Ukrainian Supreme Liberation Council. Secret Records

80 years ago (July 11-15, 1944), under conditions of strict secrecy, the Ukrainian Supreme Liberation Council (UHVR) was proclaimed at a constituent assembly in the foothills of the Carpathians in Lviv region. According to declassified documents from the archives of the Foreign Intelligence Service of Ukraine, stalin's special services learnt about the creation of this insurgent provisional Parliament or Government of the warring Ukraine only at the end of 1944. Then, as a result of one of the special operations, the chekists got hold of the minutes of the first meeting of the UHVR. Yet for quite a while longer, the nkgb could not find out the real names of the participants in that first Grand Assembly, which were deliberately changed in the document.

Stepan Lenkavskyi: “You Will Either Have Got the Ukrainian State, Or Die in the Struggle for It”

July 6 marks 120 years since the birth of Stepan Lenkavskyi, one of the founders and ideologues of the Organization of Ukrainian Nationalists, author of the OUN Decalogue (“Ten Commandments of a Ukrainian Nationalist”), in which he outlined the basic moral and ethical principles of a participant in the national liberation movement. It was his principled and irreconcilable stance towards the enemies of Ukrainian statehood that became the grounds for the nkgb’s opening an operational case against him and plan measures to liquidate him. This is evidenced by declassified documents from the archival funds of the Foreign Intelligence Service of Ukraine.

Yuriy Sheveliov. What Was Not and Could Not Be Included in the Book of Memoirs?

Why did it take Yurii Sheveliov so long to respond to Pavlo Zahrebelnyi’s invitation to visit the ussr, and what warning did he receive from a US congressman because of this? Why did Oles Honchar not want to go to New York and persuade his former teacher to return to his homeland? Why did the kgb leadership, which had been monitoring his activities for several decades, not rest easy when a prominent Ukrainian linguist criticized the concept of the “common russian language”? What questions was the kgb’s residentura in the USA tasked to raise during meetings with him, and did the target of the operational cultivation himself realize who he was dealing with? All of this is in declassified documents from the archives of the Foreign Intelligence Service of Ukraine.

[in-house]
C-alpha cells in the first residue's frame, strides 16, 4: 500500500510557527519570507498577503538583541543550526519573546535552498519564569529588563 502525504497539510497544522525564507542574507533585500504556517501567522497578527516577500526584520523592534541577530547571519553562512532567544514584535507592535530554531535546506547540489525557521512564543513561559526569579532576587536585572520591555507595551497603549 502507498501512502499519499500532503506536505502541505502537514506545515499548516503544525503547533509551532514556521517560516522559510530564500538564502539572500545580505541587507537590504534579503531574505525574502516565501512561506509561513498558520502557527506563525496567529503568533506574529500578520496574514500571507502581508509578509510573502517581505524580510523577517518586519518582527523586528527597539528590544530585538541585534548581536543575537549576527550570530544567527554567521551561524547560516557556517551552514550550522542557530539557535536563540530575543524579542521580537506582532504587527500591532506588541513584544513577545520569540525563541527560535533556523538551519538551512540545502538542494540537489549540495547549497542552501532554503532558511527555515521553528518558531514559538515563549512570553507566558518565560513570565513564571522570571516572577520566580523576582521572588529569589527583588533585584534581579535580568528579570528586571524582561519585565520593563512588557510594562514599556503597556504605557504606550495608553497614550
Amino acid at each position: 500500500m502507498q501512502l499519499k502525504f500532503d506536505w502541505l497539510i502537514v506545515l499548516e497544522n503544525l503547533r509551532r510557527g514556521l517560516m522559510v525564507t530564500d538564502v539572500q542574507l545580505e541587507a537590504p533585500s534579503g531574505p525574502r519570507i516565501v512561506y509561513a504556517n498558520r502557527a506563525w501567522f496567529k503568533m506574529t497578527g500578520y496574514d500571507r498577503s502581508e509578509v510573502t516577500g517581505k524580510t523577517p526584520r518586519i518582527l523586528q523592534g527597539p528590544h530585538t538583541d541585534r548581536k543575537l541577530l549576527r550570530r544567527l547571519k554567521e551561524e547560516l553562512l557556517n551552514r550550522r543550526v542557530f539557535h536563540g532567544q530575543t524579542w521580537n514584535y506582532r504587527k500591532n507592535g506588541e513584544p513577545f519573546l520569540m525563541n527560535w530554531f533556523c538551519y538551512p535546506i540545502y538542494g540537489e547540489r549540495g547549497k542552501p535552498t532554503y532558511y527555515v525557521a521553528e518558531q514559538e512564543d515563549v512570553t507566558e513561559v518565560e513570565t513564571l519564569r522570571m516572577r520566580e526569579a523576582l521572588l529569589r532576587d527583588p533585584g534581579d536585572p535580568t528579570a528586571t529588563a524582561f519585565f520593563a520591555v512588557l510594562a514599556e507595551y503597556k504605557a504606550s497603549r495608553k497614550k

kgb of the ussr Against the “Flying Cossacks” of the US Air Force

In the archival funds of the Foreign Intelligence Service of Ukraine, documents have been found which show that in the 1960s the kgb of the Ukrainian ssr purposefully collected information about US Army personnel with Ukrainian roots. Such persons were included in special lists and put on operational record. Nowadays, familiarization with these documents makes it possible to see that Ukrainian immigrants born in the United States, even in the third generation, did not lose their national identity and lived with the thought of Ukraine.

Harvard Studies of Omelyan Pritsak... From the point of view of the kgb of the Ukrainian SSR

Professor of the Universities of Hamburg, Washington, Harvard, and Kyiv, founder and first director of the Harvard Ukrainian Research Institute, world-renowned Orientalist, speaker of half a hundred of languages, researcher of the ancient history of Ukraine, in particular of the source base that testified to the unique origins of Ukrainian statehood and Ukrainian territories as the center of state formation. It was Omelian Pritsak's consistent Ukrainian-centrism that became the main reason for the Ukrainian ssr kgb’s paying great attention to his figure, collecting information on him, trying to influence his position and force him to abandon his statements and not stand in the way of the interpretation of history from the standpoint of russian-soviet scholars. This is evidenced by declassified documents found in the archives of the Foreign Intelligence Service of Ukraine.